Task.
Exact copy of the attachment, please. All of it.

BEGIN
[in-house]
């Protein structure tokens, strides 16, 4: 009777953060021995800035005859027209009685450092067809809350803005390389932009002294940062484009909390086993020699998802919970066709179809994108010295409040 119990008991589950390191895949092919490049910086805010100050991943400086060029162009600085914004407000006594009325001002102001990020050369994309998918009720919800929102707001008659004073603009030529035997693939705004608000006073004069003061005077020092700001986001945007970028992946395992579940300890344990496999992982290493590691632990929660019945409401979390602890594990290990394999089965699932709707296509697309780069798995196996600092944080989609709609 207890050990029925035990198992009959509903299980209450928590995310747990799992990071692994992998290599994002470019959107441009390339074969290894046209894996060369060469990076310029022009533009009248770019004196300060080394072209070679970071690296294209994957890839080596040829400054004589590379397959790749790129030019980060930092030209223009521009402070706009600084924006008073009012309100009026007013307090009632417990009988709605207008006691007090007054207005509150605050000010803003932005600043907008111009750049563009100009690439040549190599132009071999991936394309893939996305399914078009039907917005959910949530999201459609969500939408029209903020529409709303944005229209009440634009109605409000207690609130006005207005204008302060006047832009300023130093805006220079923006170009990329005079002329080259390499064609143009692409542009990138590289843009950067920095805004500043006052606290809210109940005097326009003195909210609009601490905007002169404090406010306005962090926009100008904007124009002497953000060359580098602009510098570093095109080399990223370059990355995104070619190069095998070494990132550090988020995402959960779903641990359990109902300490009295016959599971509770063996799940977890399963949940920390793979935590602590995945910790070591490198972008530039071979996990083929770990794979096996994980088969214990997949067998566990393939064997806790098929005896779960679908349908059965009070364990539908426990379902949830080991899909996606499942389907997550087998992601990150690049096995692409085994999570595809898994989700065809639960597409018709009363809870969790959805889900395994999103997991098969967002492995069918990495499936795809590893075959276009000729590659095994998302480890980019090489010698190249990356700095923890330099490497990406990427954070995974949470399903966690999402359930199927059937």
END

[in-house]
């Protein structure tokens, strides 16, 4: 009777953060021995800035005859027209009685450092067809809350803005390389932009002294940062484009909390086993020699998802919970066709179809994108010295409040 119990008991589950390191895949092919490049910086805010100050991943400086060029162009600085914004407000006594009325001002102001990020050369994309998918009720919800929102707001008659004073603009030529035997693939705004608000006073004069003061005077020092700001986001945007970028992946395992579940300890344990496999992982290493590691632990929660019945409401979390602890594990290990394999089965699932709707296509697309780069798995196996600092944080989609709609 207890050990029925035990198992009959509903299980209450928590995310747990799992990071692994992998290599994002470019959107441009390339074969290894046209894996060369060469990076310029022009533009009248770019004196300060080394072209070679970071690296294209994957890839080596040829400054004589590379397959790749790129030019980060930092030209223009521009402070706009600084924006008073009012309100009026007013307090009632417990009988709605207008006691007090007054207005509150605050000010803003932005600043907008111009750049563009100009690439040549190599132009071999991936394309893939996305399914078009039907917005959910949530999201459609969500939408029209903020529409709303944005229209009440634009109605409000207690609130006005207005204008302060006047832009300023130093805006220079923006170009990329005079002329080259390499064609143009692409542009990138590289843009950067920095805004500043006052606290809210109940005097326009003195909210609009601490905007002169404090406010306005962090926009100008904007124009002497953000060359580098602009510098570093095109080399990223370059990355995104070619190069095998070494990132550090988020995402959960779903641990359990109902300490009295016959599971509770063996799940977890399963949940920390793979935590602590995945910790070591490198972008530039071979996990083929770990794979096996994980088969214990997949067998566990393939064997806790098929005896779960679908349908059965009070364990539908426990379902949830080991899909996606499942389907997550087998992601990150690049096995692409085994999570595809898994989700065809639960597409018709009363809870969790959805889900395994999103997991098969967002492995069918990495499936795809590893075959276009000729590659095994998302480890980019090489010698190249990356700095923890330099490497990406990427954070995974949470399903966690999402359930199927059937």